School’s office torched

The principal's burnt office at Marconi Beam Primary School in Joe Slovo Park.

Police are investigating an arson case after a fire gutted the principal’s office at Marconi Beam Primary School just hours after an illegal school was closed in the area.

There are suspicions that the two incidents, given their timing, are linked, but the Western Cape Education Department (WCED) says it can’t say yet whether that is the case. It has, however, beefed up security at Marconi Beam Primary.

Khozi Primary, an unregistered school was started earlier this year by volunteer teachers in mobile classrooms that had served Sinenjongo High School pupils before they were moved into their new school building across the road.

One of the teachers, who did not want her name published, said law enforcement officers had come to Khozi Primary on Wednesday June 7, the day of the storm that closed schools across the province, and hauled away the mobile classrooms after showing residents a court order.

Then in the early hours of Thursday June 8, the fire broke out at nearby Marconi Beam Primary, leaving the principal’s office a smouldering ruin and destroying important pupil information.

Deputy principal Lumka Nqabeni said they were trying to salvage what they could from the burnt-out office.

“We save certain documents and information on the internet, so at least that information can be retrieved once we install the wi-fi again, but there were printouts and hard-copy documents that we kept in two lockable cabinets in the principal’s office and they were all burnt by the fire,” she said.

Parents of the Khozi Primary pupils had vowed to keep the school open, saying they had been unable to register their children elsewhere (“Pupils left in limbo,” Tabletalk, February 1).

Last month, frustrations with the WCED spilled into the streets where protesters demanded authorities recognise the school (“We just want them to register the school,” Tabletalk, May 10).

Parents accused the WCED of failing their children and argued that another school was needed in the community.

There were about 400 pupils at Khozi Primary by the time it was closed, but the school had had double that number when it opened.

The WCED said it was taking the fire at Marconi Beam very seriously.

“The department is aware of an arson attack on the administration block at Marconi Beam Primary School. The WCED has provided additional security at the school, and the police have increased their visibility in the area. We do not know if the arson attack is linked to the closure of the illegal school in Joe Slovo,” said Paddy Attwell, a spokesman for the department.

He said Khozi Primary parents had agreed to enrol their children at Marconi Beam and Tygerhof primary schools.

The department would investigate the need for another school in the area and, if possible, build one.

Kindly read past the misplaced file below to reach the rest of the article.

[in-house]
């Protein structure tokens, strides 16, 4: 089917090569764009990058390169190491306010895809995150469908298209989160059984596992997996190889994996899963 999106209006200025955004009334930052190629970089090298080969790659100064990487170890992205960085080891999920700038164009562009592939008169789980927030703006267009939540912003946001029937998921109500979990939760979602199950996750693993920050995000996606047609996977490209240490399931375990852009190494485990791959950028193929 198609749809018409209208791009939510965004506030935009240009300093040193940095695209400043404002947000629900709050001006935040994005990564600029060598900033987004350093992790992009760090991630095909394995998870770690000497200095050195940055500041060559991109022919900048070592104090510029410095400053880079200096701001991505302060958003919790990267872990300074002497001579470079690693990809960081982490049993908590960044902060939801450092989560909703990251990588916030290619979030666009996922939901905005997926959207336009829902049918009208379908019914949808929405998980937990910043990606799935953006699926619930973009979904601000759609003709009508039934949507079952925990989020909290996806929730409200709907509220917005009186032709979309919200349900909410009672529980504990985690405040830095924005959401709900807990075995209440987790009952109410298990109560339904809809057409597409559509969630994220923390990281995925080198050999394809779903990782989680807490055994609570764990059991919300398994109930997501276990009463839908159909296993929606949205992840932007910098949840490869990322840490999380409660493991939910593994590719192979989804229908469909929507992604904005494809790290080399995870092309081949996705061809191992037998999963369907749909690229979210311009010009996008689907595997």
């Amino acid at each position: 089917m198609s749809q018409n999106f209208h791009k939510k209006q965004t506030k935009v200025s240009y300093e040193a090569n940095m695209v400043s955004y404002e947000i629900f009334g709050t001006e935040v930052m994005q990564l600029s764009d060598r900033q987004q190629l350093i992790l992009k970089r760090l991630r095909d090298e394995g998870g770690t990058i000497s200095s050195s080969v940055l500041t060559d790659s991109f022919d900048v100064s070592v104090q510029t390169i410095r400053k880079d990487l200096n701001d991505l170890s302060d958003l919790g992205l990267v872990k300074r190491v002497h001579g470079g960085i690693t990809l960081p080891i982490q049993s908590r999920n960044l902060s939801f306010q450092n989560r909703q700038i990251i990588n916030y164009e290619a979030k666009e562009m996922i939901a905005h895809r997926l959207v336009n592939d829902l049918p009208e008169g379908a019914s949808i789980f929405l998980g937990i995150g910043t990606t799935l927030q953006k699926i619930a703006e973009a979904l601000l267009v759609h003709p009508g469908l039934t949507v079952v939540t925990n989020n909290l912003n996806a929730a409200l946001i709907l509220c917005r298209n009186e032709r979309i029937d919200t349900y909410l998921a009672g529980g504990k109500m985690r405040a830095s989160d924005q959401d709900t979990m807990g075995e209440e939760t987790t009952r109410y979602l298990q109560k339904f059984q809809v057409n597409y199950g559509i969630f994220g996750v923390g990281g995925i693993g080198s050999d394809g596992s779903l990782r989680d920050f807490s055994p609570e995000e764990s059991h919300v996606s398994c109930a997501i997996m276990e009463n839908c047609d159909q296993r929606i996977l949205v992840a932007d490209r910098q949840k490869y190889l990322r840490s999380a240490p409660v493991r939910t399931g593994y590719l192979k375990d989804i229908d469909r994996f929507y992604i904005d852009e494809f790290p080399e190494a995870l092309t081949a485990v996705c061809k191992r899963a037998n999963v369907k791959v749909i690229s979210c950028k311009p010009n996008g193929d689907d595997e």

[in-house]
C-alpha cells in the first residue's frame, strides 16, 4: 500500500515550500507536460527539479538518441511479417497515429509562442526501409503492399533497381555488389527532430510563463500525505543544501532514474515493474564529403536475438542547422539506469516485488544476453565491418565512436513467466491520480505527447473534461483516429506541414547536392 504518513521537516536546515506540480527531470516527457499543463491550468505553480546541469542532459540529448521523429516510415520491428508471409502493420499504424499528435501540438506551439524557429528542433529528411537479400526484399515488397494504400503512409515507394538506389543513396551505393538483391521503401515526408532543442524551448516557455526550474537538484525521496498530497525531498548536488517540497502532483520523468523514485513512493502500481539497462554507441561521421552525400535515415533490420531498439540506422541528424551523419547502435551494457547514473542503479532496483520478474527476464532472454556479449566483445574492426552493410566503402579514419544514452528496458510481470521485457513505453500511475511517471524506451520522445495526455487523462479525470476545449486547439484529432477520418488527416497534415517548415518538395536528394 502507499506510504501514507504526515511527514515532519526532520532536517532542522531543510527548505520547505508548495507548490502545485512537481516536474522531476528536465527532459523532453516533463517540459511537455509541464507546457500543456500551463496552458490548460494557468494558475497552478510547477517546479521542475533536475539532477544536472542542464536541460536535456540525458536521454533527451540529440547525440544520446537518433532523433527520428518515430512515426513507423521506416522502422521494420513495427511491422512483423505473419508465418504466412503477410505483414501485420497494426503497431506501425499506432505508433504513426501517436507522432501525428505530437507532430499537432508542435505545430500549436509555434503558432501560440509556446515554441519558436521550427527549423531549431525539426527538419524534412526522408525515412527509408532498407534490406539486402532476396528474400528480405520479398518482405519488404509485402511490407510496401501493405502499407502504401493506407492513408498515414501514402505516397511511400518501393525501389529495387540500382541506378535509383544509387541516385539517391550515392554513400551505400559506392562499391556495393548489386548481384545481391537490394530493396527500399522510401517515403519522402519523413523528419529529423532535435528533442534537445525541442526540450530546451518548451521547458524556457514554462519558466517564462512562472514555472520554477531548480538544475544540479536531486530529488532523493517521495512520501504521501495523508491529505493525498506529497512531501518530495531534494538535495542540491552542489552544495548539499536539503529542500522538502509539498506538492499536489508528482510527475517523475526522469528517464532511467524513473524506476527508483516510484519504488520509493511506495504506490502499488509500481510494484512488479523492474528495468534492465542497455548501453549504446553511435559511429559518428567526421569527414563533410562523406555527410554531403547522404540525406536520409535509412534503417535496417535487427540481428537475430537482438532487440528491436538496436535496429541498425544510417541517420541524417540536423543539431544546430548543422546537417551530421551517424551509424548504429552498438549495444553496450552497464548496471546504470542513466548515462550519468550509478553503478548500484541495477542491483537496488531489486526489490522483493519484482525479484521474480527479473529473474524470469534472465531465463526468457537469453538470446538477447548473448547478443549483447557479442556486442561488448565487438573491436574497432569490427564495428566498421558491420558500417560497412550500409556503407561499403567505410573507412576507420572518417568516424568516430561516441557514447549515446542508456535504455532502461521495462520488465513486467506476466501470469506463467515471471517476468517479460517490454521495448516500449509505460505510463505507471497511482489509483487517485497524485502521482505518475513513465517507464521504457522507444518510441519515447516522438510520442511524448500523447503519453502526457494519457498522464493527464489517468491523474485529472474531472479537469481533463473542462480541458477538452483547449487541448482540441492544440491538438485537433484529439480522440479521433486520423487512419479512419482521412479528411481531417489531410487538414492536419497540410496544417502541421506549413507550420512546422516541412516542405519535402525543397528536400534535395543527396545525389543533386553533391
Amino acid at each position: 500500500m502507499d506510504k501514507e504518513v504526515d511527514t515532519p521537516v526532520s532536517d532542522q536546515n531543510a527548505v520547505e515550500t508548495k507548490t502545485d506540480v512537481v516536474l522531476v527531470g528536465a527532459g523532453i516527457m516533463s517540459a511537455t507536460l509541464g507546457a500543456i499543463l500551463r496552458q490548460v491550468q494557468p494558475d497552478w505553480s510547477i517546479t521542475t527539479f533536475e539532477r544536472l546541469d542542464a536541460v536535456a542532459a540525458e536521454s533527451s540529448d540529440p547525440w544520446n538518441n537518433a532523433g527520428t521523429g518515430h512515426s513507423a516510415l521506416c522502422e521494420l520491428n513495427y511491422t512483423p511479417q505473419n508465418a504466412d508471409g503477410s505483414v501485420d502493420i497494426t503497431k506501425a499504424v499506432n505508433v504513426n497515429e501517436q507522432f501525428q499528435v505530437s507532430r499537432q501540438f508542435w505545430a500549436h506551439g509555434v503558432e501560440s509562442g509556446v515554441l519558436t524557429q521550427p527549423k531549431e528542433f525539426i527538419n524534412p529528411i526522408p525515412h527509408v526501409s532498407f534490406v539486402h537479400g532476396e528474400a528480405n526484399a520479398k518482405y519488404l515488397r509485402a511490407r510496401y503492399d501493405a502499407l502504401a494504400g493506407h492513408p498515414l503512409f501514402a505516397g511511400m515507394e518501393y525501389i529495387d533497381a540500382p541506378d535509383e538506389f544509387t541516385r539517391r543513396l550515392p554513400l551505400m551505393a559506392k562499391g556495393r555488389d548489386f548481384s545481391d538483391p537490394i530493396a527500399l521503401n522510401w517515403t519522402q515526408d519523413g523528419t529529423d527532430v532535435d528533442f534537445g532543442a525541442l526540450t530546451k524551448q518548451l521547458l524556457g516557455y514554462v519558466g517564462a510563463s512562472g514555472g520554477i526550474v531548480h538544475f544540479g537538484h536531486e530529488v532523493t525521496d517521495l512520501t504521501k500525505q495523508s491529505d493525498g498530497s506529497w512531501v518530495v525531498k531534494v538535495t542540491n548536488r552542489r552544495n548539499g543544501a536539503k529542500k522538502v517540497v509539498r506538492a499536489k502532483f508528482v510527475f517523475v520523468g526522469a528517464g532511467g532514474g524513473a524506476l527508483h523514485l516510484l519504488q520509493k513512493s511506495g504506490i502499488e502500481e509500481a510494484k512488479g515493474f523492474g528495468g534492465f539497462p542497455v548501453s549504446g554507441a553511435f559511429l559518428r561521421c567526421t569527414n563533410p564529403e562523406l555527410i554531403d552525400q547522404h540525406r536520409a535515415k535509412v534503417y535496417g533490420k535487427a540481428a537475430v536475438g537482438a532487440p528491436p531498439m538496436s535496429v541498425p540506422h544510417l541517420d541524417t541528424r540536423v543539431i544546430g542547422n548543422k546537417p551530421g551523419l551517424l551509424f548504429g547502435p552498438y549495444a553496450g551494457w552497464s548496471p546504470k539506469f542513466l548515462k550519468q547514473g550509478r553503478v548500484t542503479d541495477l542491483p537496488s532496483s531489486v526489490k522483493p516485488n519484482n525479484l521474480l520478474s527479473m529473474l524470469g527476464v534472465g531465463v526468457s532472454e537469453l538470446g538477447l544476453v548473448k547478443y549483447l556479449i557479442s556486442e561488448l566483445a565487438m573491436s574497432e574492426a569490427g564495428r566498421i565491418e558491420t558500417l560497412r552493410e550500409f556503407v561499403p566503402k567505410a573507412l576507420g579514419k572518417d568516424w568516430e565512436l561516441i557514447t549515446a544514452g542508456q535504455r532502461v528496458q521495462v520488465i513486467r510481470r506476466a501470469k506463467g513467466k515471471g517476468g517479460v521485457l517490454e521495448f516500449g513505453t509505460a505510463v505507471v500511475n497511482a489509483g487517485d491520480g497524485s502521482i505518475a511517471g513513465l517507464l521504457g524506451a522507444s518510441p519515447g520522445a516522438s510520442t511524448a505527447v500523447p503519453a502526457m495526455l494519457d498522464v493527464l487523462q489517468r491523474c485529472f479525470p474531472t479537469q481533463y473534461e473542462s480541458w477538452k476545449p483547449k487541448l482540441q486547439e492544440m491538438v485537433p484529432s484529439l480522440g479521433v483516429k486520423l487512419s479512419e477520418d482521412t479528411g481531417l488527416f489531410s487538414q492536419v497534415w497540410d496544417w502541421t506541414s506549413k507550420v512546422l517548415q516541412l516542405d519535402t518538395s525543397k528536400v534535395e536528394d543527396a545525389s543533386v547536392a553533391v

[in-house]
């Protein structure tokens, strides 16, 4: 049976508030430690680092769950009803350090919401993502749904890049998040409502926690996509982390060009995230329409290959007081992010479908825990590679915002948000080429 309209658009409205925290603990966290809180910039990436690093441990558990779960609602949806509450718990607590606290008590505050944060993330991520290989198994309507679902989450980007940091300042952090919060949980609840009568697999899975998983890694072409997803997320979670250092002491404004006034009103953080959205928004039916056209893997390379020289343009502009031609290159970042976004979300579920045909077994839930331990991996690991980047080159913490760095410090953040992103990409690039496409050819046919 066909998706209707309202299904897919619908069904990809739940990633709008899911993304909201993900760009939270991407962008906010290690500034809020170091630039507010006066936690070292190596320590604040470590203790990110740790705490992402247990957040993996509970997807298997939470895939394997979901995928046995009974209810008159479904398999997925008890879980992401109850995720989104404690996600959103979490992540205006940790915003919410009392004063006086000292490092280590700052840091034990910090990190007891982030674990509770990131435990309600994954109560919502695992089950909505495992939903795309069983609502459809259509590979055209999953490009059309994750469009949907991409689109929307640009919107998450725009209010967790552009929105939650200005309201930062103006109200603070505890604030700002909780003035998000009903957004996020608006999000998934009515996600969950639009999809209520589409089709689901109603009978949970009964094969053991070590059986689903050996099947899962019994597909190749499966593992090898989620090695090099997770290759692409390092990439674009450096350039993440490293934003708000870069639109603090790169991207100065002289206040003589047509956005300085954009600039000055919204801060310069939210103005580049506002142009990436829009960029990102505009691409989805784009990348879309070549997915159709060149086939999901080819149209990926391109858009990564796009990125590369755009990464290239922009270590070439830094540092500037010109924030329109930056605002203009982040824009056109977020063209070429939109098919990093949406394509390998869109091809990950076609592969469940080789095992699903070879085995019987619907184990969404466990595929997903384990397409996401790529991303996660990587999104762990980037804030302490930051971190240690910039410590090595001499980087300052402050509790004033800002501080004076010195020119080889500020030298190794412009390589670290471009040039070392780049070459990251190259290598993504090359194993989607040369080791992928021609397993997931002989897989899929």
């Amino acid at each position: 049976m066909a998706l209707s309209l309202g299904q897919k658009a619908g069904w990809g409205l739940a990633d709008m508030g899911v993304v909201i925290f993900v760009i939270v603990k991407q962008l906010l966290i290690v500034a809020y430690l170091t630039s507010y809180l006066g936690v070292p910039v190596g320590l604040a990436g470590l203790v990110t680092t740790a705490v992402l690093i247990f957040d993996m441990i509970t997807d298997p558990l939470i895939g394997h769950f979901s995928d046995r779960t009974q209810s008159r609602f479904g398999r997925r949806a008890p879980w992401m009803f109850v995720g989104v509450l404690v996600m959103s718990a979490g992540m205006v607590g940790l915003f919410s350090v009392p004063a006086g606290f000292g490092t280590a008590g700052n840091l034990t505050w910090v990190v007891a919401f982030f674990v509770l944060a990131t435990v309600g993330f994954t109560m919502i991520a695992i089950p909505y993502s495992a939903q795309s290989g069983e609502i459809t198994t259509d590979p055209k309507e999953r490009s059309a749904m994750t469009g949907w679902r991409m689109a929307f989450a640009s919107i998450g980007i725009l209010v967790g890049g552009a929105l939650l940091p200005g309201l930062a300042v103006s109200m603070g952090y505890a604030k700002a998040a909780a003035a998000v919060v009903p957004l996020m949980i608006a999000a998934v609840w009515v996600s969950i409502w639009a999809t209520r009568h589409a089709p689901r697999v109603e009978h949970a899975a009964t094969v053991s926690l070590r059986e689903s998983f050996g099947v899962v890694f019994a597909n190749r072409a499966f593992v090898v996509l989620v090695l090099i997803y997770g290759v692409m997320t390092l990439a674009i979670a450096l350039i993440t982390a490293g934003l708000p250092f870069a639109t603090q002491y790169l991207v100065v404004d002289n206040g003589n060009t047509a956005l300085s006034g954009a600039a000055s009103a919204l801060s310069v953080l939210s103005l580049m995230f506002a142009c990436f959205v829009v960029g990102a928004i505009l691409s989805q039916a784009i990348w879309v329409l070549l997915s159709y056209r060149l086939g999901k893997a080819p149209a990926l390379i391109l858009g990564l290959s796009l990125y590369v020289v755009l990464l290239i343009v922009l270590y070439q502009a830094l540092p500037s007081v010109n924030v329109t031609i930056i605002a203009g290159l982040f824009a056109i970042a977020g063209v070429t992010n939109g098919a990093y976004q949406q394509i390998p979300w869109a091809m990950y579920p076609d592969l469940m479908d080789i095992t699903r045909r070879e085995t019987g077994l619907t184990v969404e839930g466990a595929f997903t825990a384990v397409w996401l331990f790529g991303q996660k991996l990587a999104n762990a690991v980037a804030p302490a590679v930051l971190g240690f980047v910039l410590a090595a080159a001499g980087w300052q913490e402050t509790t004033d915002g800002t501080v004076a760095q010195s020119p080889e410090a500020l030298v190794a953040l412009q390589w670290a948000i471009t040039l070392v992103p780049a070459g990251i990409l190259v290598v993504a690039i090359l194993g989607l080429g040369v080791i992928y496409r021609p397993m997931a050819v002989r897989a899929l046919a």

Milnerton police spokeswoman Captain Adriana Chandler confirmed that they were investigating an arson case although no arrests had been made at this time.

The City of Cape Town said there were no plans as yet for the site where Khozi Primary had stood. The WCED had leased the land from the City temporarily.

Ms Nqabeni said Marconi Beam Primary had accommodated 98 of Khozi Primary’s pupils. She said that apart from Marconi Beam and Tygerhof, the WCED had also given the Khozi Primary parents the option of sending their children to Silverleaf Primary in Dunoon.

“I believe those who came here (Marconi) are the ones who wanted to be here,” she said.

Meanwhile Noxolo Mayeki, from Joe Slovo Crisis and Residents’ Development Committee rejected any suggestion that residents were to blame for the fire.

“Why would we burn a school but some of our kids go to that school?

“All we want is a school here in Joe Slovo for the children. When the old Sinenjongo High School was moved across the road, we decided that the old site would be a very good place for a primary school. We need another primary school because Marconi Beam Primary doesn’t have space for all the children.”

Parents are not happy at all with the lack schools in the area.

Nosandise Qwase is a mother of a child who attended Khozi Primary.

“My child doesn’t have a school now. He was doing Grade 8 at Khozi Primary because the school is from Grade 1 to Grade 8. I am really disappointed in the school system because a lot of our children are in the streets because they don’t have a school.

“It’s difficult for us because we fear for them. Children start smoking drugs and some get raped because they are in the streets and not in classrooms,” she said.

* Anyone with information about the fire can contact investigating officer Warrant Officer Seherie at 021 528 3844 or Crime Stop at 08600 10111.